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38 Ways to Say Buttocks, by Theresa Elliott

Post #5 in The Elliott Lexicon of Satisfactory Yoga Terminology
January, 2015

I would love to know how many times I have used the word “buttocks” while teaching in the last 27 years. Of all the words there are for this much sought after and innately happy part of the human body, there is no word that strips it of all its callipygian goodness like the word “buttocks”. Maybe that’s why the Iyengar’s used it, and definitely where I picked it up, until I decided I didn’t want to sound like an English schoolmarm anymore. Thinking about it, the word must have been a particularly odd juxtaposition to my spandex yoga attire.

With the help of my students, we created a list (see photo) of all the words for this body part I will call the “rump,” a word that does the buttocks justice. It sounds like what it is: good natured fun with a bit of mischievousness, and “rump” can be used in almost any situation. At the beginning of class, I often take suggestions as to which rump-word to use, and then it’s my job to employ that variation for the duration.

For example:
“Inhale, exhale, think deep and happy thoughts while contracting the “tuckas” to come
into Virabhadrasana II.”

Or:
“As you prepare for Bhujangasana, reach back and feel your “money-maker.” It should
be like Jello at this point”.

I know, Jello and any word for rump should never be in the same sentence.

I have learned some terrific words for the rump, including “badonkadonk,” the only four syllable word I have encountered for this body part, and it’s also “lots of good fun that is funny”* saying it in class. I also learned recently that a “badonkadonk” more specifically is a particularly nice “bohonkus.”

The anatomical name that is most commonly used for the rump is gluteus or “glutes” for short. There are actually three glutes: the gluteus minimus, the gluteus medius, and the gluteus maximus, which I refer to as the SUV. Like the large truck-vehicles driven by people who reason they feel safer in them, there is a misguided notion amongst students that leads them to overwork their gluteus maximus, thinking this large muscle makes them safe. However, like its four wheeled cousin, the gluteus maximus is big and bulky, not very adroit, and is often a less optimal choice than something smaller that posses more finesse and maneuverability.

As an interesting side bar, although the gluteus maximus is often used too soon and too much in back bending and low back rehab, it is often not used enough, if at all in forward bending, breaking the cardinal rule of the eccentric contraction in yoga.

I take the rump very seriously. Seriously. See “Tone in the Tush” for further thoughts on rump functionality.

Do you have a favorite, printable word for the rump not listed in the photo? I’d love to know it.
T

*Dr Seuss, “The Cat in the Hat”

Copyright Theresa Elliott, 2015

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Other entries in The Elliott Lexicon of Satisfactory Yoga Terminology:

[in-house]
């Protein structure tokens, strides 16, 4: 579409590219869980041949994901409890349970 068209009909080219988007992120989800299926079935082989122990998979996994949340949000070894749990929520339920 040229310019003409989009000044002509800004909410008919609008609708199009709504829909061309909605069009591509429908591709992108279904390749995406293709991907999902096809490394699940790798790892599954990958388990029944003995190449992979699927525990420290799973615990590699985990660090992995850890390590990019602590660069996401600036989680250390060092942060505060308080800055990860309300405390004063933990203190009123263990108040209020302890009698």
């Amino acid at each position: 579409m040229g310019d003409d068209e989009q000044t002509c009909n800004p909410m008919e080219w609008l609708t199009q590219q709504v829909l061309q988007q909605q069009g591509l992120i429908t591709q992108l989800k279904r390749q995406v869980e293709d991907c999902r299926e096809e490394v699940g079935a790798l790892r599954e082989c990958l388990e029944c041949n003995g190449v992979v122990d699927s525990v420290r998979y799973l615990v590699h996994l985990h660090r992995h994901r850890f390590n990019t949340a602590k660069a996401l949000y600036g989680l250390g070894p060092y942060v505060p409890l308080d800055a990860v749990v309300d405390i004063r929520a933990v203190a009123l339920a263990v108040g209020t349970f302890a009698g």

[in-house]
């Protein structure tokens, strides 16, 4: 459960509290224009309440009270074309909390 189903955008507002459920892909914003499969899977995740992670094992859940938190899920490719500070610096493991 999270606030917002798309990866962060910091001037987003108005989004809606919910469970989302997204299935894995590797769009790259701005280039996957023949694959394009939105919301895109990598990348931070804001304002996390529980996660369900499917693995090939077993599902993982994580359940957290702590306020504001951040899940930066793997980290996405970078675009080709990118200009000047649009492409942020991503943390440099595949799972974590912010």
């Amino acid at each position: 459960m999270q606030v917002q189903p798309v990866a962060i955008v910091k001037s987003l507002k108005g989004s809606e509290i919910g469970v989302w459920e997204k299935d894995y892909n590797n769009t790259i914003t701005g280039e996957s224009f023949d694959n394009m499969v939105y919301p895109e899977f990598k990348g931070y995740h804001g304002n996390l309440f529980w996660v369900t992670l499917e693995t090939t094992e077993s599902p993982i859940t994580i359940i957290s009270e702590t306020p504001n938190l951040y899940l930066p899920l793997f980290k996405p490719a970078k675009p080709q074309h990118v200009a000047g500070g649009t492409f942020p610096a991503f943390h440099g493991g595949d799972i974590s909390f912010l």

Tone in the Tush

Wide Brain and Poodles

The Unicorn

The Elephant Graveyard

Comments

comments

Posted on Thursday, January 8th, 2015
by Stretch

11 Responses

  1. Shelly Ottem January 9, 2015 at 1:40 am

    Great post! All of the elementary teachers out there know this region as one’s “pockets”. Would not be the most literal or obvious in the yoga studio…

    • admin January 12, 2015 at 9:51 pm

      Hi Shelly!. Hmmm, one’s pockets. Can you use it in a sentence?

  2. Colleen Gray January 9, 2015 at 8:22 pm

    Ooooh!! Can I play? Some of these I might have made up but they are readily apparent—as is that part of the body.

    assets
    haunches
    nethers
    junk
    rump roast
    posterior
    hind-quarters
    caboose
    tail
    tail-end
    hams
    culo
    cakes
    keister
    wazoo
    humps
    juicy double
    bon-bon
    bubble
    caboose
    keister

    Jane Fonda ain’t got a motor in the back of her Honda

    • admin January 12, 2015 at 9:53 pm

      Hi Colleen. Ya, a bunch of these are on the list, but a few are not. I’ll have to try juicy double in class and see how that goes!-T

  3. Isabel January 15, 2015 at 9:53 pm

    Pitooty. You have really been a pain in the pitooty.

    • admin January 17, 2015 at 7:53 am

      Hi Isabel. Yes, I have it on the list as pattuti. I googled it to see if there was a recognized spelling, and turns out there is. It’s patootie.

  4. Colleen Gray January 17, 2015 at 8:52 am

    McMuffin
    Nates
    Laffy Taffy
    Fart Box — Can’t wait to hear you use that one.

  5. Lianne March 22, 2015 at 9:11 pm

    In Canada there are two main slang words – bum, which I see on your list, is the English, and fesses is the French.

  6. Cordula sizemore March 24, 2015 at 5:41 am

    My teacher called them Ben and Jerry the other day.

  7. Teena Giulio April 13, 2017 at 6:08 am

    Fart Box. Bahahahahaha!
    Would that also be Gas Can?…

  8. Jane June 11, 2017 at 4:02 pm

    Doesn’t Anne Lamott call her rump, “The Aunties”? Also, when my girls were little, they named their rumps — one was “Pete” and the other was “Isabella Chandelier.” Mine is “Sylvia.”

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